We’ve all heard the metaphor about the carrot and the stick: Which works best to motivate the donkey pulling the cart, a carrot hanging from a stick, perpetually dangled in front of the donkey’s nose, or the stick applied firmly to its backside?

Many would take the position that the encouragement offered by the carrot is better than the punishment offered by the stick. With no offense intended toward donkeys, the same cannot be said of humans.

The carrot is an encouragement, but a promise for reward that never becomes reality soon becomes a disincentive.

In business, carrots can take many forms: a bonus for performance; a raise if certain metrics are achieved; profit sharing for employees; a day off with pay if goals are hit. But regardless of the mechanism, if the promise of a reward is never followed by the receiving of the award, the incentive will become a disincentive.

Goal setting is a science, and associating a reward with those goals is an art.

The topic of goal setting is a conversation unto itself, so let's instead focus on tips for tying rewards to those goals.

  • The significance of the reward should be tied to the significance of the influence in achieving the goal. If the employee has complete control over goal attainment, then a larger reward may make sense. If a person has very little influence on whether the goal is achieved, a smaller reward is in order.
  • The significance of the reward should be tied to the significance of the goal. Hitting the annual sales goal is more significant than keeping the break room clean, thus the rewards for achievement should not be the same.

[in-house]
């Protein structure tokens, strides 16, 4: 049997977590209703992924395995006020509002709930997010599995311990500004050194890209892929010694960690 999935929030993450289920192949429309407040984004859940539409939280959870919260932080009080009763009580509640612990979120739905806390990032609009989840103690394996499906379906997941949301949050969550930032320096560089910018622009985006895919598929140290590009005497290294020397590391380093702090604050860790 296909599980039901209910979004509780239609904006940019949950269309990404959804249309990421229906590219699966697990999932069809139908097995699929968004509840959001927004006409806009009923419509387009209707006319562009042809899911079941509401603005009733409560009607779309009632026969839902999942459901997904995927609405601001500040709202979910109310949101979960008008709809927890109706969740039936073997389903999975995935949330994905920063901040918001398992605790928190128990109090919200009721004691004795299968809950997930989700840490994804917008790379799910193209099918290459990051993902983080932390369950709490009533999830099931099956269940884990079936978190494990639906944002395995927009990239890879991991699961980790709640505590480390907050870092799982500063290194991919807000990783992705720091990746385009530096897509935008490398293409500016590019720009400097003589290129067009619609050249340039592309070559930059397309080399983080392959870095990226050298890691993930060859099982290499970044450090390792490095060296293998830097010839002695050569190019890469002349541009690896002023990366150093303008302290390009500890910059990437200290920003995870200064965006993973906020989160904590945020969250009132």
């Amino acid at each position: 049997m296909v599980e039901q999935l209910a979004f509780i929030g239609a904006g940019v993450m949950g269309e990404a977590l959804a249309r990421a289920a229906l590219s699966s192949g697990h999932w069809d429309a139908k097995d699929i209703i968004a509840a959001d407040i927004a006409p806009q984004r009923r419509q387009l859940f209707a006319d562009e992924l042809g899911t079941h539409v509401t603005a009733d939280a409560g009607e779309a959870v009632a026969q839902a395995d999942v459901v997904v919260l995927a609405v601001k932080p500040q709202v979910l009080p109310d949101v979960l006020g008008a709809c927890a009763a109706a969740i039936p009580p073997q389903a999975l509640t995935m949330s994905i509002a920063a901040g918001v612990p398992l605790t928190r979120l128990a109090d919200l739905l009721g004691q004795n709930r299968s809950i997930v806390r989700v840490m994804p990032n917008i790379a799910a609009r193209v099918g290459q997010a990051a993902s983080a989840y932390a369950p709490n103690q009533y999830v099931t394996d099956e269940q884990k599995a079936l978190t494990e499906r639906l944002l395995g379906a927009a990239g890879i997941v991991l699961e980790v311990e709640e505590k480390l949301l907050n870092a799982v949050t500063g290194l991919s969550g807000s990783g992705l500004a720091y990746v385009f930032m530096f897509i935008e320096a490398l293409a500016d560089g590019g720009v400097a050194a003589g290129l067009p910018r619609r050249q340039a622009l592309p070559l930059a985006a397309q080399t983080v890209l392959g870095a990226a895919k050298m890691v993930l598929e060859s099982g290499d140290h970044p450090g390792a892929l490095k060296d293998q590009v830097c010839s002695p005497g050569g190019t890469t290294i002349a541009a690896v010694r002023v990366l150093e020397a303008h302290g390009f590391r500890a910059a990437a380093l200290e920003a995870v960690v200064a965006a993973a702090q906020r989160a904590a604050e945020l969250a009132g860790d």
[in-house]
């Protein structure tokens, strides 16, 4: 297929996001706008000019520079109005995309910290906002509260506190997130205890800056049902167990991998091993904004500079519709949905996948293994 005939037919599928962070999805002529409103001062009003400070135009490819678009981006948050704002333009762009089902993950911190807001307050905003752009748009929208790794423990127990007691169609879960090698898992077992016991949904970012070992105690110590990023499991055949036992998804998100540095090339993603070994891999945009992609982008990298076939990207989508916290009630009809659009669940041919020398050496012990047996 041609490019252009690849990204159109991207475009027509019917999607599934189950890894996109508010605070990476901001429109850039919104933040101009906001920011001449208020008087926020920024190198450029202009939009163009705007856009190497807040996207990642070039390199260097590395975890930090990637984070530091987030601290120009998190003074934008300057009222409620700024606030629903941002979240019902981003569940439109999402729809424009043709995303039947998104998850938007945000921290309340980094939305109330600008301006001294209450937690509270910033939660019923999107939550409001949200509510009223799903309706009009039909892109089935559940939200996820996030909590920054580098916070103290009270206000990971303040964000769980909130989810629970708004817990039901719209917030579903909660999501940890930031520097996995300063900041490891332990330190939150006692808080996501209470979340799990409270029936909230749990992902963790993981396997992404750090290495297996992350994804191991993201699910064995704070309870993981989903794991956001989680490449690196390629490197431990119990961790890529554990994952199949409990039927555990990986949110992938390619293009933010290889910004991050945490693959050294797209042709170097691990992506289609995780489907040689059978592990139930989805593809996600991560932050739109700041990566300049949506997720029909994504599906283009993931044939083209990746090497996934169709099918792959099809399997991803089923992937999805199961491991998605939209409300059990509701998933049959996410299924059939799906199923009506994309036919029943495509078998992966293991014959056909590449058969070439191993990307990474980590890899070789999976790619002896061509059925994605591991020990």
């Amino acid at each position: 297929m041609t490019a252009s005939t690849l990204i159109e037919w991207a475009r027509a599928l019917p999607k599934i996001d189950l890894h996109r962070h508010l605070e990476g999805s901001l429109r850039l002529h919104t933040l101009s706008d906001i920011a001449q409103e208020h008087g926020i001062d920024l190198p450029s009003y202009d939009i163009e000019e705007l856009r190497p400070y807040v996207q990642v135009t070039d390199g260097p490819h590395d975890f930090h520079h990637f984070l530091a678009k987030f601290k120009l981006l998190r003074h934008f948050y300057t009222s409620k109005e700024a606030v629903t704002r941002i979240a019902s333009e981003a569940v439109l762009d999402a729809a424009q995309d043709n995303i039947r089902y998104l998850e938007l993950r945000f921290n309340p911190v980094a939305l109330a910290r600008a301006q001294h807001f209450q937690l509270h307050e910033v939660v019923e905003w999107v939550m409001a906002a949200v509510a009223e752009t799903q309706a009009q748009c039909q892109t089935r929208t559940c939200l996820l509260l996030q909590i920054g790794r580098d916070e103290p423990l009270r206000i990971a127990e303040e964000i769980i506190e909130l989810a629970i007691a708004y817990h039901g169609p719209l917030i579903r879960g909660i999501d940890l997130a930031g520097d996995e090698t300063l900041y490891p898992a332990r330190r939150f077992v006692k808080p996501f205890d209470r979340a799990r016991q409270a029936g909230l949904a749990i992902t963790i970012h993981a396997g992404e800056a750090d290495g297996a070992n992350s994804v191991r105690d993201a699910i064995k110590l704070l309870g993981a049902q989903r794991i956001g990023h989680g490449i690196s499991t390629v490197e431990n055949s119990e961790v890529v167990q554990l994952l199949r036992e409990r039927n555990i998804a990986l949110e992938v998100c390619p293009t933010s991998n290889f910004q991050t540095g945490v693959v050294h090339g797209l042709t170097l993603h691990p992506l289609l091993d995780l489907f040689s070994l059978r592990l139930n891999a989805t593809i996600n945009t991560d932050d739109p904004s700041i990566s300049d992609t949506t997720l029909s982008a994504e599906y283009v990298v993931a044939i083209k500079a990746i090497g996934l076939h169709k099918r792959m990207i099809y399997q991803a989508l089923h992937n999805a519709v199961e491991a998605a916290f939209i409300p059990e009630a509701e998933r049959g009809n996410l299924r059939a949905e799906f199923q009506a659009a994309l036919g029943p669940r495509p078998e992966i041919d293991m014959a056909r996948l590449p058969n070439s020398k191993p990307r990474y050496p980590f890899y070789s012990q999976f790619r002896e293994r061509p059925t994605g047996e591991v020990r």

• Special compensation should be the result of special performance. It doesn’t really make sense to give someone extra compensation for just doing the job they normally do.
  • The person offered the reward should be able to track goal attainment. For instance, if an employee is offered a bonus for hitting an annual sales goal, but they have no information telling how they are doing until the year is over, there is no opportunity for behavior modification that may result in goal attainment. It would be like driving a car without being able to see out the windshield.
  • Once the results are known, the reward should be paid right away, or in the case of a missed target, the news should be conveyed quickly along with any backup information.
  • For a given employee, if the reward is not achieved over and over and over again, something is wrong. The problem could be with the goals, the rewards, or the employee. In any case, corrective action is in order.

Performance rewards can be and should be a win/win situation; the company’s performance improves as the employee’s paycheck increases.

Dave Bartholomew is retired after a career as a business adviser to leaders around the world. He and his wife Nancy also owned Simply Living Farm, a retailer of goods for a sustainable life. Prior to that he was CEO of several manufacturing companies in the outdoor recreation industry. He has authored three books, written numerous regular columns and taught at many universities. He can be reached at dave@ascentadvising.com.